On Saturday March 12th, I attended the Rightfully Sewn 2016 Scholarship Winners Celebration Event. This was the kick-off event for Kansas City Fashion Week. This event featured five young Kansas City designers and was held at Anaphora, an upscale boutique.
|More about the great coat I got at Anaphora at the end!|
I mainly went to hear Kansas City’s Kaufman Foundations’s FastTrac fashion design scholars and see samples of their work. I also knew that the organization Rightfully Sewn was picked as the charity partner for this Spring’s fashion week and would be represented. Did I do my homework on what exactly Rightfully Sewn was? Well no, I went to the event not knowing anything.
|Jennifer Lapka Pfeifer introducing the scholarship recipients|
Almost the minute I walked in, I was greeted by a beautiful young woman (maybe I looked lost?) who introduced herself as Jennifer Lapka Pfeifer, the founder of Rightfully Sewn, and she gave me a brief introduction as to the mission of her organization. I was impressed and immediately found a quiet corner and looked Rightfully Sewn up on my phone. Here is their mission in their own words:
“Rightfully Sewn will provide seamstress training for at-risk women so they can thrive in a specialized workforce that will reestablish Kansas City as an epicenter of garment manufacturing, while at the same time, propel Kansas City fashion designers to market so they can supply the burgeoning demand for affordable, high-quality, American-produced garments.”
Needless to say, after reading that, I jumped over to their Indiegogo account and contributed. I feel we need to take care of our own and fashion belongs back in Kansas City. We have a strong local food movement and need the same in fashion and I know Kansas City is not alone in this. I am pretty sure this movement is taking hold throughout other cities worldwide.
|Focusing on Dolyn Bags by Ami Beck|
|Kansas City designers, Heidi Herrman, Amina Wyrick Hood and Whitney Manney|
Rightfully Sewn Links
In the beginning, I mentioned that Anaphora hosted this event. They also contributed 10% of the sales that night to Rightfully Sewn. What better reason than to shop, right? On my way out, I noticed a coat that should have already been in my closet. The problem was not if I had anything to wear with it but how could I choose what to wear with it!
My new coat is by BB Dakota. Just the week before I had been daydreaming about windowpane checks and there they were. This coat can be worn with everything and I am planning to.
|And here I am again, but with some extra cast members. Our two Elders, Bennet the Lab (12 yrs) and Barney (14 years) decided they wanted to be in the picture and who am I to say no?|
Here are a few things I put with my new coat this time around. My pants are 100% linen that I made using Vogue Pattern #2948 which is a Today’s Fit pattern by Sandra Betzina. I am carrying The Spiral Bag by Tom Thomas Designs. For some color, I added a Discharged Shibori pleated silk scarf that I did a while back.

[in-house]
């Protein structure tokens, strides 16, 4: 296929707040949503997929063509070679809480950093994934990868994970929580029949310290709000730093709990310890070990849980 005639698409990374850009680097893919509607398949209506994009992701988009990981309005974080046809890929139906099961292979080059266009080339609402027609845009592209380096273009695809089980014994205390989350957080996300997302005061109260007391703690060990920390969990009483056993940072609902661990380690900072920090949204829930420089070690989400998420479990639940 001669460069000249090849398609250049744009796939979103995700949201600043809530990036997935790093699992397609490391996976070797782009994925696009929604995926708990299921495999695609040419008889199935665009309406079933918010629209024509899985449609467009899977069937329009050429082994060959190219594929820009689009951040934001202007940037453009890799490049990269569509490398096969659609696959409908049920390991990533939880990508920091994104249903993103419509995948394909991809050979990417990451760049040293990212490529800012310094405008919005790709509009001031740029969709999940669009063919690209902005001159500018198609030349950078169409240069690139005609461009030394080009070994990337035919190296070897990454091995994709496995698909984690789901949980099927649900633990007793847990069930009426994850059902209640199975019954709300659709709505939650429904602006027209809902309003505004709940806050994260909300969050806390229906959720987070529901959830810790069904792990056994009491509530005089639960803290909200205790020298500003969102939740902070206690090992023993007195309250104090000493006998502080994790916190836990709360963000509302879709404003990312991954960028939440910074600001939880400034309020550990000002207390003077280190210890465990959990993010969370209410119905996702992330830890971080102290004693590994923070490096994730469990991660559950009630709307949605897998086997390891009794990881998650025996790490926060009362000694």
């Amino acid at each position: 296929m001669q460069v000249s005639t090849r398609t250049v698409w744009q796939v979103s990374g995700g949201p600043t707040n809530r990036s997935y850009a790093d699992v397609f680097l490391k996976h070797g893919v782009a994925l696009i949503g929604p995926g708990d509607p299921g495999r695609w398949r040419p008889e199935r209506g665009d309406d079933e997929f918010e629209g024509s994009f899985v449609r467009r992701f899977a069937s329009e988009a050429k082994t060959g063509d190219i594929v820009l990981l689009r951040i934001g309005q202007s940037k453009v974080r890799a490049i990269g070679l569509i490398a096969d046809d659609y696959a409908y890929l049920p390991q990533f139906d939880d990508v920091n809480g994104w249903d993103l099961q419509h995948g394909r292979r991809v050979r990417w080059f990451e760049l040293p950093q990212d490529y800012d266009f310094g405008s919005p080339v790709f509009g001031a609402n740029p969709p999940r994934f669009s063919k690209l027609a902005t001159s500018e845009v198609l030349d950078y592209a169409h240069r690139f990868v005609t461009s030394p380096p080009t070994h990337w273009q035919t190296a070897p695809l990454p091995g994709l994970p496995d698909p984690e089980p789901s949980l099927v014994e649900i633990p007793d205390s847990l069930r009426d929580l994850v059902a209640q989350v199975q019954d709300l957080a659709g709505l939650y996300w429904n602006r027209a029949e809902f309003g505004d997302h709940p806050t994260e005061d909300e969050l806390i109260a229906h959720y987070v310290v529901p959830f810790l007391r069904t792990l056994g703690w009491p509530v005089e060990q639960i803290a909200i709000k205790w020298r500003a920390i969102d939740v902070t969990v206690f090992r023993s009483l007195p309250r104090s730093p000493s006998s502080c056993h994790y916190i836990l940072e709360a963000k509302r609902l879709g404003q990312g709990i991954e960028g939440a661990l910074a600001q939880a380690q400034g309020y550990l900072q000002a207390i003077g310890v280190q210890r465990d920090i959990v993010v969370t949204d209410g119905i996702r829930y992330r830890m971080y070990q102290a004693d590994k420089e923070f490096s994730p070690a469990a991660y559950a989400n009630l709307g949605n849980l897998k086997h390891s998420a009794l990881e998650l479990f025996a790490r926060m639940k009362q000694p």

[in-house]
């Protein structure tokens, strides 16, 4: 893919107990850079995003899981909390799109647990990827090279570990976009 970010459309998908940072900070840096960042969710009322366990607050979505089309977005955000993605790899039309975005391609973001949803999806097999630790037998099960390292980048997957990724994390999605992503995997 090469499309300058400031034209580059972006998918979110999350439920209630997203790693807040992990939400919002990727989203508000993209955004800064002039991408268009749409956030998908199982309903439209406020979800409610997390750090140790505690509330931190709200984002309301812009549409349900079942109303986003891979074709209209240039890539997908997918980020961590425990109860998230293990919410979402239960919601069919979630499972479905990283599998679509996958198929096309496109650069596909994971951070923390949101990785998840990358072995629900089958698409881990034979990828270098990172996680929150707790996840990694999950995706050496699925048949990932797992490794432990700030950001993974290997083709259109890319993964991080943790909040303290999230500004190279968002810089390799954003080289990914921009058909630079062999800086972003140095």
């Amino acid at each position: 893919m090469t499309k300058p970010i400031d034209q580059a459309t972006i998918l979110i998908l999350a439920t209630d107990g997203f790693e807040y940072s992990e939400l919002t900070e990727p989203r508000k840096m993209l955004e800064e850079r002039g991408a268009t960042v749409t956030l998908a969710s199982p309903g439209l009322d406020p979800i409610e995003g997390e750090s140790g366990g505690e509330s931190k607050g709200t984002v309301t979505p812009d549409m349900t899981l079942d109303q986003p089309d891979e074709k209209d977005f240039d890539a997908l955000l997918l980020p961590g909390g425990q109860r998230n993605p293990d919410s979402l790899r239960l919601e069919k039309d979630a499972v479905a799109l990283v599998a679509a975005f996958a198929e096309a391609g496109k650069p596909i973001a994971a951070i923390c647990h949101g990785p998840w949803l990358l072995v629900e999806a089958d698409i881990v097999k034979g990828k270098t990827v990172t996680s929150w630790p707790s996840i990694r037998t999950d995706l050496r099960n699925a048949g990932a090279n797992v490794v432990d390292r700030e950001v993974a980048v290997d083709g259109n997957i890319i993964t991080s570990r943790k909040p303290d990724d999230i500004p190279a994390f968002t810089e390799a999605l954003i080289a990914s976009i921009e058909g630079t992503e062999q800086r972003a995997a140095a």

This coat might pop up again because what I can wear with it is almost endless.
Today’s post is about fashion, style and creating it in the United States. I’m interested in seeing these good Kansas City designers thrive. Another aspect of this venture is to train Kansas City’s women at risk to learn skills that may help them create better and independent lives.
In its heyday, the Kansas City garment industry boasted 75 factories and employed between 4,000 to 7,000 workers. It was second only to the area’s meatpacking industry.
So why am I interested in all of this you ask? Here are a few reasons.
I have mentioned in previous posts that I have been sewing since the age of ten. That makes 55 years with the needle.
In high school, my dream was to be a fashion designer. After graduation, I walked into the dress factory of Nelly Don (at 31st and Gilliam) and convinced them to let me work there for about two months.
If you are not familiar with Nelly Don, Seamwork Magazine has a wonderful article about her and her dress company HERE. The company did close during the late seventies but was probably one of the last garment companies to survive in KC.
In August, I took most of my money, spent it on material and made my freshman college wardrobe. I say most, because I spent some on shoes, boots, one bag, two hats and this cool bright, bright yellow, very short trench coat.
I don’t know if this is really a reason to be interested in keeping fashion design in KC, but it does show you how into my fashion I was at age 18.
During my thirty five years of art education, I tried to bring fiber and sewing into my art programs often. I knew this was something being lost and I sought to stimulate interest. I realize this was more of an artistic side of things, such as needle felting and tapestries. But sewing is sewing.
I love fiber. Anyone who knows me also knows I have a menagerie of animals who quite happily make fiber: Alpacas, sheep (Shetland and one Merino), an Angora bunny, and one very old Angora goat.
That’s it for this time around. Until we meet again, take care.
Today, I am linking up with Patti’s Visible Monday HERE, Cherie’s Shoe and Tell HERE, Catherine’s I will Wear What I like HERE, Color and Grace’s Link Up-Party HERE,Elegantly Dress and Stylish Linkup Party HERE and Shopping My Closet’s Style Me Wednesday HERE, Sydney’s Fashion Hunter’s Fresh Fashion Forum HERE and Fashion Should Be Fun’s Friday Linkup HERE